The border crossing went smooth. The hitchhikers walked across and we took a bit longer because of the camper import and export. Since we had eaten all the illegal vegetables etc. the car inspection into Chile was brief and we were quickly on our way. Before reaching Punta Arenas we stopped at an abandoned estancia along the road for a rest and a photo shoot. It was in an ideal place and had its own loading dock. There were some rusty ships anchored there. They must have been exporting sheep and wool in the past but now was turned into a ghost town. Pity as there must be a way to make this place viable again.
Punta Arenas (1848) is totally different than Ushuaia (1884). First of all it is flat. This allows it to have a nice central plaza with several old historical houses around it. They were built at the end of the last century when wool was an important export product and large ships frequented the city. After the Panama Canal was opened this reduced from 3 per week to 3 per month. The town lost much of its grandeur as a result over the years. It is now picking up due to the tourist trade. The streets are wide, old houses are being restored and some shops are up market.
We parked the camper on the central plaza and a nice parking lady looked after it for 3 hours while we hit the town. First business was confirming the cruise and getting a ticket for the bus back from Ushuaia to Punta Arenas. Second was finding a safe parking area for the camper. So we went to the harbor and we were lucky to find a very friendly and helpful local harbor master who, with another officer there, managed to give us permission to park the camper for the duration of the cruise behind the security gate. With that done we drove out of town further south till almost the end of the continent. There was a beautiful old forest there with a meandering river flowing to the sea. We found a spot high up on the river bank. Local people also camped in this area.
The next day we did the final splitting up of the luggage and drove back to the harbor and left Passepartout safely behind. With a small bag we checked into the cruise ship at 13:00 hrs. Since the ship departed at 18:00 hrs we had several hours to kill in Punta Arenas. The main attraction is the Cementario Municipal. Like in B.A. this is a large enclosed area full of large tombs for the rich families. However there were also large tombs for Italians, and other groups. They must be a sort of group burial place for its members. You probably become a member and pay during your life for the privilege of this impressive burial spot. The cemetery also had large sections for the less privileged so there was more balance than in B.A.
The cabin we had on the boat was good with its own bathroom. It was bigger than our hotel room in B.A. We had a large window through which we could see the mountains and glaciers floating by.
Breakfast, Lunch and Dinner were served in the first floor dining room. You were assigned a fixed table. We shared it with an Australian couple, who were traveling for some 2 month through South and North America using rental cars. We got on quite well and were mostly the last to leave the dining room. They had traveled through Europe in the 80ties in a VW bus like so many in that faze of live before setting of to sail around the world in a sailing boat.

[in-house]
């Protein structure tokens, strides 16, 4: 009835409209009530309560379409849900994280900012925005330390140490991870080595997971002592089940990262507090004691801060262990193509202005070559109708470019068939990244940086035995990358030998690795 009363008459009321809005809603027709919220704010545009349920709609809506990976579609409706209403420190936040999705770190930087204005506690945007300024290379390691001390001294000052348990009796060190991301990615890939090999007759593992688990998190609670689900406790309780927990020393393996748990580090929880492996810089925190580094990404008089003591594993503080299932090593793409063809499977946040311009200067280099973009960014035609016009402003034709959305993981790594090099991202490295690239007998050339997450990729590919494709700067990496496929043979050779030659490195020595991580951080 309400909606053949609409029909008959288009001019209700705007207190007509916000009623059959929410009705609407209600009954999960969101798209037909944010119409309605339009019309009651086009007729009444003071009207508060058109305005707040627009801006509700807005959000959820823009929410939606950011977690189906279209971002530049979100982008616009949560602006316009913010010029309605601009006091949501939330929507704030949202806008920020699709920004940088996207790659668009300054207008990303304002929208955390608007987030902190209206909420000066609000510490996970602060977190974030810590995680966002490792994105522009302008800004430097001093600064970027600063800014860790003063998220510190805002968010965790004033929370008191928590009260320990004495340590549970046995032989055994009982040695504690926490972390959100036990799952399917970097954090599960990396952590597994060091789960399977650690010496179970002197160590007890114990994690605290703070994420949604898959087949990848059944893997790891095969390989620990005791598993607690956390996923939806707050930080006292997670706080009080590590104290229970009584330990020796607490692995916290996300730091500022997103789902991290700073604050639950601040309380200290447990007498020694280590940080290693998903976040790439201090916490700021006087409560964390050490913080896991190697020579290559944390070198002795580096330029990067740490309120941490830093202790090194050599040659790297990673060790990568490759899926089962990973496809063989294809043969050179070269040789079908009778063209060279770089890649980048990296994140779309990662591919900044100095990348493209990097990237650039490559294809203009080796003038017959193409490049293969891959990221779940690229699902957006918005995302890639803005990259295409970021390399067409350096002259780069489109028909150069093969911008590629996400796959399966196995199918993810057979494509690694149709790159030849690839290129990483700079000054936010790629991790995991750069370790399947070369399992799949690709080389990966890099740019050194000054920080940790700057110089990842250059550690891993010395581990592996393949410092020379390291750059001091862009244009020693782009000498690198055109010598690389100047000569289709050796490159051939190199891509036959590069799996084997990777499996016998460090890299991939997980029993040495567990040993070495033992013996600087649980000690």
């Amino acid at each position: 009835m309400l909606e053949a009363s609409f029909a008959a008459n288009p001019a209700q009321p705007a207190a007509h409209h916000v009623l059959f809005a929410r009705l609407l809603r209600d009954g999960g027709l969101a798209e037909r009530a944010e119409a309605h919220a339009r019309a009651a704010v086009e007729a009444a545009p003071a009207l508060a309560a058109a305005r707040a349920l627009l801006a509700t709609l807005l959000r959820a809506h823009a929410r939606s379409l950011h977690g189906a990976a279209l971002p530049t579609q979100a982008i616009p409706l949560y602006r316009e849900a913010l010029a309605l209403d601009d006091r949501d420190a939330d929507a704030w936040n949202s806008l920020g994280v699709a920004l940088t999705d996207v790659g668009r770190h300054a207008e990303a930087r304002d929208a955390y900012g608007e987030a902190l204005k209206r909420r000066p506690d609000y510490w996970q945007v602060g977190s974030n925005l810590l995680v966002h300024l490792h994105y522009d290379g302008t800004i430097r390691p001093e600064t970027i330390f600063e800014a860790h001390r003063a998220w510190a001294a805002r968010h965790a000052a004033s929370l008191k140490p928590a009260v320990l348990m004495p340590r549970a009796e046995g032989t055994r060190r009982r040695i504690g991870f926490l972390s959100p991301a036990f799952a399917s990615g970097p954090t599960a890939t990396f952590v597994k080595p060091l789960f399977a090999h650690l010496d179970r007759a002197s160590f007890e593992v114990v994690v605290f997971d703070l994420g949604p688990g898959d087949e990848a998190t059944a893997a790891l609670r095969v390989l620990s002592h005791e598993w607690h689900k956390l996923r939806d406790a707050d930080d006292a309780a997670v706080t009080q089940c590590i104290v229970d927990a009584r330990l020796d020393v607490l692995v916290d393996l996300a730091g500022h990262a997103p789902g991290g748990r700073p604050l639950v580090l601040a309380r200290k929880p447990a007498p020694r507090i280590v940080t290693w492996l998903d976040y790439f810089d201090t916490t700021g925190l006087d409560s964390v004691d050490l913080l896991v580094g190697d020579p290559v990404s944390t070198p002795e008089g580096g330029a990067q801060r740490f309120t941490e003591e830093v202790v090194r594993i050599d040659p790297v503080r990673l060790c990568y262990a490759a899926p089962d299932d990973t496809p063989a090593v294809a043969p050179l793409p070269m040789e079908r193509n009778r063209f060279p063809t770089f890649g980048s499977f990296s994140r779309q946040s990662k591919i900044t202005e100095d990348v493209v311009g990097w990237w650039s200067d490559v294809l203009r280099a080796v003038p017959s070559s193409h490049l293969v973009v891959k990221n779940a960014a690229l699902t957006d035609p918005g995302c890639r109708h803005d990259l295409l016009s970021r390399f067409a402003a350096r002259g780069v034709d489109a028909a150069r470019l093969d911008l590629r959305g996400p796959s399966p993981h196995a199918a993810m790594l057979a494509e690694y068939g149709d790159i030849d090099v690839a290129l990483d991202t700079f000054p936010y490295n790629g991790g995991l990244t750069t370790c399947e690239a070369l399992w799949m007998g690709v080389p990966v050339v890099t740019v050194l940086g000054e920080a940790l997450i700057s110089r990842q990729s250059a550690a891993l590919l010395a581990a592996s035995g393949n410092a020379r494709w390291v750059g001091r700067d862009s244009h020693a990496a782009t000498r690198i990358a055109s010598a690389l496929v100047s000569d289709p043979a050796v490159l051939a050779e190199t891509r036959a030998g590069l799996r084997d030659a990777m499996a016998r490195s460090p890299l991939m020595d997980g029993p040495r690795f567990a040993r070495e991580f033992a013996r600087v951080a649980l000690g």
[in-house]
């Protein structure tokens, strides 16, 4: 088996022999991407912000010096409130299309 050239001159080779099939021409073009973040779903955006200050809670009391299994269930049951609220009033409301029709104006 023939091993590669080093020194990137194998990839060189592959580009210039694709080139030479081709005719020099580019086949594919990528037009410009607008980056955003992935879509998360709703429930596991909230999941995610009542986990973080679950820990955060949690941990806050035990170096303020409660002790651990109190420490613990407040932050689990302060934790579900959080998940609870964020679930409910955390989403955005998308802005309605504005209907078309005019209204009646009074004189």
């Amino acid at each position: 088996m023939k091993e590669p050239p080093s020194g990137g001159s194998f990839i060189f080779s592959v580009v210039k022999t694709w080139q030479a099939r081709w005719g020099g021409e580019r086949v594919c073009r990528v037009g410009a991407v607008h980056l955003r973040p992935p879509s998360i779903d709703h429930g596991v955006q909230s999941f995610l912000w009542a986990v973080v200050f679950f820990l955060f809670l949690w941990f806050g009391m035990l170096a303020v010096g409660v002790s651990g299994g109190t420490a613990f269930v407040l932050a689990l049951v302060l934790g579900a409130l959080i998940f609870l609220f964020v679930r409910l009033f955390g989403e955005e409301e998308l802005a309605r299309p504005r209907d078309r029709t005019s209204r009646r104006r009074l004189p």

Each day there were excursions with zodiacs to sites along the way. In the evening there were informative lectures and films.
The first stop was Ainsworth Bay. Here we walked along a stream through the sub-polar forest and enjoyed unfamiliar plants and trees while walking past a large beaver dam (considered an imported pest) towards a waterfall. It was raining lightly but fortunately not cold.
The second excursion was towards a colony of Magellan penguins and king cormorants. Here we observed them from the zodiac boat.
The following day we sailed up into the Pia Fjord and spent several hours walking up the rock slopes and observing large blocks of ice falling off the glacier front into the water. When you hear the sound of the icefall you were mostly too late for a picture. The weather was great, sunny around 16 degrees.
Along the way up the Beagle Channel we went through Glacier Alley. Here several large glaciers slide of the Darwin Mountain Range into the channel. Several are named after European countries like Holland, Italy, Germany, France and Romania. When passing one of them music of that country was played and a typical snack was served like sausage and sauerkraut for Germany, France cheese, italian pizza and of course oliebollen for Holland.
During the night the boat sailed through the fjords south to Kaap Hoorn( 55.59 deg south). At 7 in the morning, before breakfast, we boarded the zodiacs and made it to the Cape. We were extremely lucky because the sea was calm and there was not too much wind and sunny. (20% of the time the rubber boats cannot land). There we stood at the end of the world on a cape which had cost so many lives to sail around, nothing between us and Antarctica The islands were covered in grass and had no trees. There was a lighthouse and a caretakers family house.
The last stop of the cruise was the historic Wulaia bay. Originally the site of the regions largest Yamana aboriginal settlement. After immigrants pushed out or diseases decimated these local fisherman the area became a military post and later a sheep farm. Both have disappeared and the area is recovering with new trees starting to cover the hills again.
The ship sailed through the evening and before we went to sleep it had anchored in Ushuaia.
This was an extremely luxury cruise for us. Three times a day a delicious meal, free bar and nice people to talk to. The scenery was spectacular and after hearing stories of trips to Antarctica with often sightings of whales and orca’s we definitely want to come back here.